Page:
Protecting Chronically Ill Young People

By Deborah Jeanne Sergeant


Chronic illnesses in children can cost hundreds of thousands of dollars. As teens become young adults, a rite of passage necessary for chronically ill young people is transitioning to adult health coverage. Parents shouldn’t delay making their plans, experts say.

Physician Tiffany Pulcino serves as medical director of Complex Care Center in Rochester, a part of the University of Rochester Medicine. Her organization helps teens starting at age 14 to develop processes for moving into the adult health system. While that may seem inordinately young, the system is so complex that the “extra” time is warranted.

“They fit into a lot of gaps in the system,” Pulcino said.

The Complex Care Center offers numerous specialties — from dental to behavioral to medical health — all in one place. While that one-stop-shop approach can help, providing a “safety net” for complex medical care aids young adults in monitoring their care so they don’t miss appointments or filling prescriptions.

“That’s not easy for a 19-year-old with normal cognitive ability,” Pulcino said, “say nothing of one who does have delays.”

Once disabled teens on Medicaid reach 19, they must re-certify as adults. The process isn’t straightforward.

“People need a navigator to get through that,” Pulcino said. “Our care manager will help them with the process.

There’s support no matter where you’re touching the health care system.”

She said that starting the process in advance can help improve continuity of care.

“Work with your doctor to make a roadmap as to where you and your team want to go by the time your child is 18 years old,” Pulcino said. “Have a conversation with the care provider about critical steps to take along this path to help them be healthy when they want to reach this goal. It’s a graduation in health care to prepare for.”

Carrie Scholz, a patient advocate with over 30 years of professional social work experience in medical social work, owns Health Navigation of Central New York.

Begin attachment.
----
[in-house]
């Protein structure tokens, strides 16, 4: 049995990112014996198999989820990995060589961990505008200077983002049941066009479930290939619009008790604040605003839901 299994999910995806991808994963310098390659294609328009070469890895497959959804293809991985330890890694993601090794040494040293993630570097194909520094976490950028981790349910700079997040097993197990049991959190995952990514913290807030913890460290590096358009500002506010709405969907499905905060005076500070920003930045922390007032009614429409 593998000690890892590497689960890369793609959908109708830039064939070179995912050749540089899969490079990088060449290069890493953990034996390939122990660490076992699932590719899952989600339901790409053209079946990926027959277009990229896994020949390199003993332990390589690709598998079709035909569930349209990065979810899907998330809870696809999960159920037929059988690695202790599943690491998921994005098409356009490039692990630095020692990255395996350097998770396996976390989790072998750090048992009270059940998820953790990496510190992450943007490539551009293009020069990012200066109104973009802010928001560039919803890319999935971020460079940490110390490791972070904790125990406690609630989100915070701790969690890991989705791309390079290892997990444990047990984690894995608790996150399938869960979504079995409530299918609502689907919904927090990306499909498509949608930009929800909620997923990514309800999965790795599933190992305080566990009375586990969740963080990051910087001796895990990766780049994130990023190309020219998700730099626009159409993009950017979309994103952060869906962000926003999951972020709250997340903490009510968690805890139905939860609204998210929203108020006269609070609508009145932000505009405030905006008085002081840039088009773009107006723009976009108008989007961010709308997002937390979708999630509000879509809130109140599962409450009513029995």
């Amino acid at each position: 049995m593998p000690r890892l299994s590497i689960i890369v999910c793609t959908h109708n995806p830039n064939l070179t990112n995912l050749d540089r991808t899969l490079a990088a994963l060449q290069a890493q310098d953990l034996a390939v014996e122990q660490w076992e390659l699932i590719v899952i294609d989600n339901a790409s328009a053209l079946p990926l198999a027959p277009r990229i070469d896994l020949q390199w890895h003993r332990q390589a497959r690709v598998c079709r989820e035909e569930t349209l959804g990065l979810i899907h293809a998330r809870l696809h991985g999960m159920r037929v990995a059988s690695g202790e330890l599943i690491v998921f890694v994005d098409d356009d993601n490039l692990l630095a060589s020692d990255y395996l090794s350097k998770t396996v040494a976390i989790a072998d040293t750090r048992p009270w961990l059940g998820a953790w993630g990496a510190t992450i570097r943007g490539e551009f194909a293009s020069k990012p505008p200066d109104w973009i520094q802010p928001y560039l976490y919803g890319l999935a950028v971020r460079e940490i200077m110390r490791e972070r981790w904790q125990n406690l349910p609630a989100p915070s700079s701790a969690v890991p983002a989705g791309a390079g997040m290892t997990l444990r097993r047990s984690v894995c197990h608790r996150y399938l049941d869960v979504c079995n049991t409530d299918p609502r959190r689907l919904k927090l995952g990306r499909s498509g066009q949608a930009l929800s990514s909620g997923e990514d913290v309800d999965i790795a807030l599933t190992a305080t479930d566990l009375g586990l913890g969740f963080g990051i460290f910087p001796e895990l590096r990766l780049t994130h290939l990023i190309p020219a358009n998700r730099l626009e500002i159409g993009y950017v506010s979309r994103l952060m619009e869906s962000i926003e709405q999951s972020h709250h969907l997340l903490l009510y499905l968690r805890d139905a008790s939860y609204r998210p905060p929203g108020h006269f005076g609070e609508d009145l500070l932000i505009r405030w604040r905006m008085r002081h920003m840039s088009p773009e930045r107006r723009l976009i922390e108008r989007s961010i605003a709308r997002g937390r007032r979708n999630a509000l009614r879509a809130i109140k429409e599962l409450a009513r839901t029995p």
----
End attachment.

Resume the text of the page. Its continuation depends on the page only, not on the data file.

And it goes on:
As for a chronically ill young person who is also cognitively disabled, she advises parents to obtain a court ruling that their 18-year-old is an incapacitated adult so they can continue to help make decisions about health care, residence and education.

For young people without a cognitive disability, they can sign a power of attorney and health care proxy to continue receiving parental help in making decisions. Without those legal instruments, the parents are left out, even if their now-adult child entirely depends upon their input for making medical choices about their care.

“You may need to think of guardianship, housing, and the ability to be employed, Scholz said. “There’s a lot of preparation families need to do.”

Regardless of ability, young adults who are dependent upon their parents may remain on their parents’ insurance through age 26. For chronically ill young people who are able to work full time, staying on their parents’ insurance, if possible, may promote better continuity of care because they may not need to change providers. Prescription drug coverage can vary among insurance plans as well.

That’s why it’s important to discuss the family’s needs with a caseworker to fully know their options and make an informed decision, said Scholz. The teen’s medical provider can offer recommendations on caseworkers that can help them navigate the often complex processes and make plans that work well for their family.